As you can see, gaps are important price developments, leaving some in the dust and others to quick profits. At the minimum, gaps are important features of a security’s price action and should be monitored closely for potential trading opportunities.
What is a gap?
A gap occurs when the price of a security moves quickly through a price level, either up or down, with little trading or pricing available over that time span.
What causes gaps?
Gaps can be caused by several factors, but they are mostly seen as a result of unexpected news or a technical breach of support or resistance.
On the fundamental side, the news could be a company beating earnings estimates by a large margin, or a speech by a Federal Reserve (Fed) official impacting interest rate expectations.
On the technical side, gaps can ensue following the break of a prior high/low, or other form of technical resistance or support, such as a key trend line.
How can I take advantage of a gap?
By definition, gaps occur quickly and without notice, making it difficult to position in advance of a price gap. You might be lucky and long a security, and it gaps higher, leaving you with a quick profit, or vice versa.
The other approach is to enter the market in the direction of the gap as it potentially moves to close the gap. If the gap is sustainable, then the gap price level/zone should provide an opportunity to get in on the directional move of the gap at a better price.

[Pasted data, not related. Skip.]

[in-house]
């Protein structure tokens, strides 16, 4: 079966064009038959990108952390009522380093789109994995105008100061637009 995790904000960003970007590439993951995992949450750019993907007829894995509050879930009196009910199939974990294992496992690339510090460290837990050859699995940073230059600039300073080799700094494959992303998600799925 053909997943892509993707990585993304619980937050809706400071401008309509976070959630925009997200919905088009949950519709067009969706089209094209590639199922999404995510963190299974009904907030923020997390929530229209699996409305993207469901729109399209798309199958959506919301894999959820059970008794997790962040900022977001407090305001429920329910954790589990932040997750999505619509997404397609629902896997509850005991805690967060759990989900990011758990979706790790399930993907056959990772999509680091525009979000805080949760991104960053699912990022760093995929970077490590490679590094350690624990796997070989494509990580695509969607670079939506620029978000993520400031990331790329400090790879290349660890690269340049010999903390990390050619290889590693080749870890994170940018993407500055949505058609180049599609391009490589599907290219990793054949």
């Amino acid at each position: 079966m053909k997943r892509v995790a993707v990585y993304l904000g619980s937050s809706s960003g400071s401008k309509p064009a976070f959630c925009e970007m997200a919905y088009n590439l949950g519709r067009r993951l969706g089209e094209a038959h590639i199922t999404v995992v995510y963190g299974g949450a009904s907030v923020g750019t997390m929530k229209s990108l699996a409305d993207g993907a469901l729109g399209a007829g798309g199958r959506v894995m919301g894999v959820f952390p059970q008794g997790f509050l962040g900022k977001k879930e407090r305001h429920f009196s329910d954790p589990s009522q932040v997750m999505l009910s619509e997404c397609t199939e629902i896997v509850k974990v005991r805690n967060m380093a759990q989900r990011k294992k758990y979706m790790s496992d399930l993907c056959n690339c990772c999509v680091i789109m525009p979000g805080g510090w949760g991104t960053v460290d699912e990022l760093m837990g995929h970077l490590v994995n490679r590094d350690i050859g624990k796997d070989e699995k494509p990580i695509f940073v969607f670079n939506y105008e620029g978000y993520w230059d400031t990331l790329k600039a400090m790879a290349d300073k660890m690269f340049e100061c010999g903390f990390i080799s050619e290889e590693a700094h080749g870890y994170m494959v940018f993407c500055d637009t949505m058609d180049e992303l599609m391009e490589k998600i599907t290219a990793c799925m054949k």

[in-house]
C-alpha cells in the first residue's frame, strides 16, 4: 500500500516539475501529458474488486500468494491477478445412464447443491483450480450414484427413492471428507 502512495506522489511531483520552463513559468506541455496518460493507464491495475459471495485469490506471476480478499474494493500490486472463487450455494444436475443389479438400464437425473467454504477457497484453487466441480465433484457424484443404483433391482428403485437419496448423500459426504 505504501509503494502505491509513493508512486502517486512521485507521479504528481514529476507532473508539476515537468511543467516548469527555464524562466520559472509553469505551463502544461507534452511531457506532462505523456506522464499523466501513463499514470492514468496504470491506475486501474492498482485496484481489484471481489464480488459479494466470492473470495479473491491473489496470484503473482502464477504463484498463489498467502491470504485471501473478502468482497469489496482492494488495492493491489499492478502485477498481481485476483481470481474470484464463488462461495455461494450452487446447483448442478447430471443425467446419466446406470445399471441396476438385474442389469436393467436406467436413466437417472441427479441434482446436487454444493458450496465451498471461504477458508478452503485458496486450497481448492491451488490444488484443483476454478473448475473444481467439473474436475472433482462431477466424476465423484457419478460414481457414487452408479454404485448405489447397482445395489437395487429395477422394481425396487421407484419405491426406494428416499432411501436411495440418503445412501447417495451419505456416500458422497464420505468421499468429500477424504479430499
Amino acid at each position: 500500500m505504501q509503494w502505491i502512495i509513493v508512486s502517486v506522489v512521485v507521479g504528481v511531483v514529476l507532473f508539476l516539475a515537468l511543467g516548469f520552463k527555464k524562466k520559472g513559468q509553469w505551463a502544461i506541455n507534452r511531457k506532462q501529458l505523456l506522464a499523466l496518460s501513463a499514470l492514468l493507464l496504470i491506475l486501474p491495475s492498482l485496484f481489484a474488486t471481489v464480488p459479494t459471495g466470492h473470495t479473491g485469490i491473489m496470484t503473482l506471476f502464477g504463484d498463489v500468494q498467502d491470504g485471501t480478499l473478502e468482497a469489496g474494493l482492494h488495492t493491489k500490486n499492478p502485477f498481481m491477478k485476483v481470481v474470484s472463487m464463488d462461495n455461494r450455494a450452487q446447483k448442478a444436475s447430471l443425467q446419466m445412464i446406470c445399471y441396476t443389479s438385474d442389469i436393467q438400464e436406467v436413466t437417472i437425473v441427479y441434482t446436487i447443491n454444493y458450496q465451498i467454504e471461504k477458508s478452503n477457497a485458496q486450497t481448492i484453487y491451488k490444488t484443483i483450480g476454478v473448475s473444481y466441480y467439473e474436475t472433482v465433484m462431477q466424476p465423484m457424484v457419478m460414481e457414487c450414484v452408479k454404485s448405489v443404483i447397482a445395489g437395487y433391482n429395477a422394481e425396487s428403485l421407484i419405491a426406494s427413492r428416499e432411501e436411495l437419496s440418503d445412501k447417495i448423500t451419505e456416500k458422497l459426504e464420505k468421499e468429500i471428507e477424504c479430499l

What happens when a gap is filled, and the price keeps going?
When a gap is filled and later surpassed, it’s a strong signal that the gap was unsustainable in the first place, or news emerged indicating that the gap was in the wrong direction. In such an instance, you may consider taking the opposite position than the gap suggested.
For example, let’s say a stock has gapped to the upside through a significant prior high. Normally, you might look to buy if the gap is filled and the breakout price level holds. However, if that level is surpassed to the downside, you might consider the gap as a false break, and exit longs and take a short position following the upside rejection of the price movement.
Gaps are risky—due to low liquidity and high volatility—but if properly traded, they offer opportunities for quick profits.
The Bottom Line
A gap occurs when the market price of a security jumps to another price level, either higher or lower, where little if any trading has taken place. A good example is an unforeseen comment from a senior Fed official regarding the direction of interest rates. Once the comment hits the newswires, markets may react immediately, with market makers pulling their bids and offers. This may cause a price gap from the last price at $25.20 to $26.50, for example.
Gaps are frequently seen in price charts of almost every security. In stocks, the most frequent and significant gap occurs between the daily close and open of the exchange. In FX markets, since they operate 24 hours a day, a gap may not be visible (possibly on a one-minute chart) but instead appears as a very long candlestick covering the gap in price. (FX markets may experience gaps over the weekend, between the Friday New York close and the Sunday Asia opening.)
Price gaps can bedevil traders, especially if they’re on the wrong side of the gap. The most attractive trading opportunity with gaps is to go long or short as the market moves to close, or fill, the gap. In the example above, a reasonable trade strategy would be to buy the security that has broken higher from $25.20, in a zone between $25.20 and $26.50, in case it doesn’t completely fill the gap. Should the price eventually fall back below the breakout price of $25.20, it may suggest that the gap higher was unsustainable and that the downside remains most in play.